Crowds swarmed into Gifford Theatre from Feb. 24 to 28, as the EKU Theatre Department performed their production of Little Shop of Horrors, a comedy-horror musical originally written by Howard Ashman. I, personally, was pleasantly surprised with the Eastern’s take on the classic musical, directed by Professor Alana Ghent.
The musical features a clumsy young man named Seymour, played by Sean Sullivan, who was orphaned as a child and now lives in the inner-city. Seymour works in the destitute flower shop of Mr. Mushnik, played by Nicholas Hemlic, and loves his job. Seymour pines after his coworker, Audrey, played by Abi Moore, and attempts to impress her with a weird plant he happens upon, which he names Audrey II.
After much trial and error, he finds that the plant only responds to being fed fresh human blood. However, he cannot keep giving the plant his own blood, so he must search for the blood of others. He maintains the plant at its request by murdering those he deems worthy of death to further his fame and fortune in hopes of wooing Audrey. This causes some complications.
The talent within this play was obvious. Each character sang and spoke with clarity and precision. Each song was performed without a gimmick. The acting didn’t feel forced. From the audience’s perspective, it really felt like the actors were entirely their characters.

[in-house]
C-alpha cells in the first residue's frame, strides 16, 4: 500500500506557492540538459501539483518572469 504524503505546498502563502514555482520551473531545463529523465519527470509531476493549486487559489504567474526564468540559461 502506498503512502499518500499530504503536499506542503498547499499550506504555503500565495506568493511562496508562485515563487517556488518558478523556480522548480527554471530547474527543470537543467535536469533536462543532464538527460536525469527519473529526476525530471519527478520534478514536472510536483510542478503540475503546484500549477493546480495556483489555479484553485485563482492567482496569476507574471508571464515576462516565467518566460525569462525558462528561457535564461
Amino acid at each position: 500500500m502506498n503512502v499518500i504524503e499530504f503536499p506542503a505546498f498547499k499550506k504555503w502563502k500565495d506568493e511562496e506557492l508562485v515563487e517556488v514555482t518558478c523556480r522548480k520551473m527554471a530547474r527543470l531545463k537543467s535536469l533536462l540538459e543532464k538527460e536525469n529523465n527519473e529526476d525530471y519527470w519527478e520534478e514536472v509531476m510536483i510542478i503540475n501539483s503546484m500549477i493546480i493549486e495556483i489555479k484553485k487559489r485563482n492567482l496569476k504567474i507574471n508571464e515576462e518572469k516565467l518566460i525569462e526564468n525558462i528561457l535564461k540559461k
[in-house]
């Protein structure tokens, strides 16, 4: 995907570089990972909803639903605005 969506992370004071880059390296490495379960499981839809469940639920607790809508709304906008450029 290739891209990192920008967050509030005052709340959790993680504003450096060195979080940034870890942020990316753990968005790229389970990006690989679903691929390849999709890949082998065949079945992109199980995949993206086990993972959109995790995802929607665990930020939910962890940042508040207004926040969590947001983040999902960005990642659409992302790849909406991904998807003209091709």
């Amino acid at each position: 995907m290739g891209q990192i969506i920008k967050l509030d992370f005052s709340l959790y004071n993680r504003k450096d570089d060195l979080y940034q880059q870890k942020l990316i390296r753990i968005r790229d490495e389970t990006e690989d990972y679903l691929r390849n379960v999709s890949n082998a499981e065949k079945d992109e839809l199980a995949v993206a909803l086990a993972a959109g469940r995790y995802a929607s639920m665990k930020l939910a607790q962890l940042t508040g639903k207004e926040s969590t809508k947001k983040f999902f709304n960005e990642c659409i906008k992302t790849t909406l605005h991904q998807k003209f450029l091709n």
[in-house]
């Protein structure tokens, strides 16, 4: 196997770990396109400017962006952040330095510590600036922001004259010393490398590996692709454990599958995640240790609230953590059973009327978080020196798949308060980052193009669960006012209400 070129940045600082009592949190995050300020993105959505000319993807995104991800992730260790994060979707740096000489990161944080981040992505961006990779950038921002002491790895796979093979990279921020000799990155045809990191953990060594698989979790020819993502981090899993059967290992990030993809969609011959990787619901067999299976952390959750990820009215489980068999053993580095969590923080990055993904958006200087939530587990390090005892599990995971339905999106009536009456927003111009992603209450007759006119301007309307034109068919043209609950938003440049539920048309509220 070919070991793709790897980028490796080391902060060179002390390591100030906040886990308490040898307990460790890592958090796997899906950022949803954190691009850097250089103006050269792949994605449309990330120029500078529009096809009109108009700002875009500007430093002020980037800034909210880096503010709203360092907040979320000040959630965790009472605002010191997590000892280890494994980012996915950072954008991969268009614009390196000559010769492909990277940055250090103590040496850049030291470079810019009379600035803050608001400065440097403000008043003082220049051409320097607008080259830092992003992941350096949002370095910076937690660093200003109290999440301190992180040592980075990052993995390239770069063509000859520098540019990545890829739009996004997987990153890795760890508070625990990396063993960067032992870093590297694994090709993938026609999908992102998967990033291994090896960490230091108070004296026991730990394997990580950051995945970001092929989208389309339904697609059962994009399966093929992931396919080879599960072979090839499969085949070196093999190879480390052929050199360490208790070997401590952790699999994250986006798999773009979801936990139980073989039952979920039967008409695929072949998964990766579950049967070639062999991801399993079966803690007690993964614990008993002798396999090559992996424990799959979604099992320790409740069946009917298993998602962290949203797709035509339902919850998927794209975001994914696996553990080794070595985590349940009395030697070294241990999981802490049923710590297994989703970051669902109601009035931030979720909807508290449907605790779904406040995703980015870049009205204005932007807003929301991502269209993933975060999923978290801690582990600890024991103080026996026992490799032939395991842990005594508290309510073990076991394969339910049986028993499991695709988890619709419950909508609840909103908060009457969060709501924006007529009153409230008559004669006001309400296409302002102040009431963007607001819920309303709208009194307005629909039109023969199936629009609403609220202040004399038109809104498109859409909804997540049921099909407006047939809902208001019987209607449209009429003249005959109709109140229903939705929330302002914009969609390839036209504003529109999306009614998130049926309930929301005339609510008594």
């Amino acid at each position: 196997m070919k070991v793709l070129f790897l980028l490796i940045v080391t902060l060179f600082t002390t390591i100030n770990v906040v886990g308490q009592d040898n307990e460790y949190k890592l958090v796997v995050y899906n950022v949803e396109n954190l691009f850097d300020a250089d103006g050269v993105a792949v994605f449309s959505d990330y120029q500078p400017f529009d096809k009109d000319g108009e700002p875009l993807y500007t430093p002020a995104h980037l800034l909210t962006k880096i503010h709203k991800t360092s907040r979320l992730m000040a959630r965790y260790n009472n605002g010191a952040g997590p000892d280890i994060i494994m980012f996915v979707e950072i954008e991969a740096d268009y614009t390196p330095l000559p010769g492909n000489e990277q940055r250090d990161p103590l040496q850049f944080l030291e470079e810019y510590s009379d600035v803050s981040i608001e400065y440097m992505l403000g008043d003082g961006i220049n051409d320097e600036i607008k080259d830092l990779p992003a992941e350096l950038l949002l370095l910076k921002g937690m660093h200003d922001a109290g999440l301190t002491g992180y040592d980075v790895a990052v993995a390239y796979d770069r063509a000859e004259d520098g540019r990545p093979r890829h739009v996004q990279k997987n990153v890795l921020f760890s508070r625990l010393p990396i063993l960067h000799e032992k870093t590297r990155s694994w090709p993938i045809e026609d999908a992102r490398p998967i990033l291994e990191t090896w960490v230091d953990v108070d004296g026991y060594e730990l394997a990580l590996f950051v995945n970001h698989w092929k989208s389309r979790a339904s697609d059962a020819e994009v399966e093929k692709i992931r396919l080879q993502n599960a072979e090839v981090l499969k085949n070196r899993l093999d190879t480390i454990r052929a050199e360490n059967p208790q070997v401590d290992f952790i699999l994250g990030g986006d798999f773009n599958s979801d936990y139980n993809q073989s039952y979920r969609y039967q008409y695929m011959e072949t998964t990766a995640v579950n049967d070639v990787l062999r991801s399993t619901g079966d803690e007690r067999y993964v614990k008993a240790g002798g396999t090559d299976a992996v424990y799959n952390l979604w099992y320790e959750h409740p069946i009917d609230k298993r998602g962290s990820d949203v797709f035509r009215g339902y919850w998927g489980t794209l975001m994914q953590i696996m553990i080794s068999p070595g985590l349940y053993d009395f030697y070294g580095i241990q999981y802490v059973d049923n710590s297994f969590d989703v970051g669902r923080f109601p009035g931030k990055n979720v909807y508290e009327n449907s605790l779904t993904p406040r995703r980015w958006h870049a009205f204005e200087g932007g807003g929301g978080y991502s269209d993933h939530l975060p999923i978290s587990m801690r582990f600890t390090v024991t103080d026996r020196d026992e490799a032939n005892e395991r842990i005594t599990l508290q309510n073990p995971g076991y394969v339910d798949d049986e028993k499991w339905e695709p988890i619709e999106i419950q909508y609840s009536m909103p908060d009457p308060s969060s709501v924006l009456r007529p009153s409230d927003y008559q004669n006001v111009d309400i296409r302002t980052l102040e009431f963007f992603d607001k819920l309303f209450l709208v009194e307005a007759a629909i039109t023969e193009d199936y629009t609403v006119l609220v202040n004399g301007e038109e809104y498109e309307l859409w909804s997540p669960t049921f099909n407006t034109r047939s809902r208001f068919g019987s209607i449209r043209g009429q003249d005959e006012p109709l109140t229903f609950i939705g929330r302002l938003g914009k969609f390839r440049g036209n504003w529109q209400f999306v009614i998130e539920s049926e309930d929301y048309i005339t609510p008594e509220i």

One of the more interesting parts of this production is Ghent’s choice to have Audrey II voiced by a woman, Joelle Camillo. Normally that part is given to a man. Camillo did incredibly well in this role, though, and really brought the man-eating plant puppet to life.
My absolute favorite character from the performance would be Orin, the sadistic dentist and abusive boyfriend of Audrey. His character was completely ridiculous, and the concept of a dentist who loves laughing gas and the pain of others is bound to be fun.
Dominique Norris did a great job in making his character dislikable, yet interesting, played Orin. His laugh was contagious and fun, but when he was angry, it was almost frightening. His role in the musical is crucial to Audrey and the character development alongside Seymour.
While the musical was fun and overall entertaining, it did tackle some issues I was not expecting. For instance, sexism served as a topical issue within the play. The character of Audrey is a staunch stereotype of femininity and the ideal female–which is made fun of throughout the musical. From Audrey’s dreams of frozen dinners to a chain-linked fence, her ideas of a perfect life are mediocre at best.
Watching the musical, I only had one issue: domestic abuse is frequently mocked throughout the subtext of Audrey’s storyline. But this isn’t something that can be taken up with the theatre department, and instead the playwright, so I’ll leave it be.
The music was catchy. The actors were talented. The set and Audrey II looked intricate. The best part: it was only $6.
EKU Theatre’s next performance will be The Little Prince, a renowned play based on the book of the same name, and I know I’ll be looking forward to it. For more information go to theatre.eku.edu.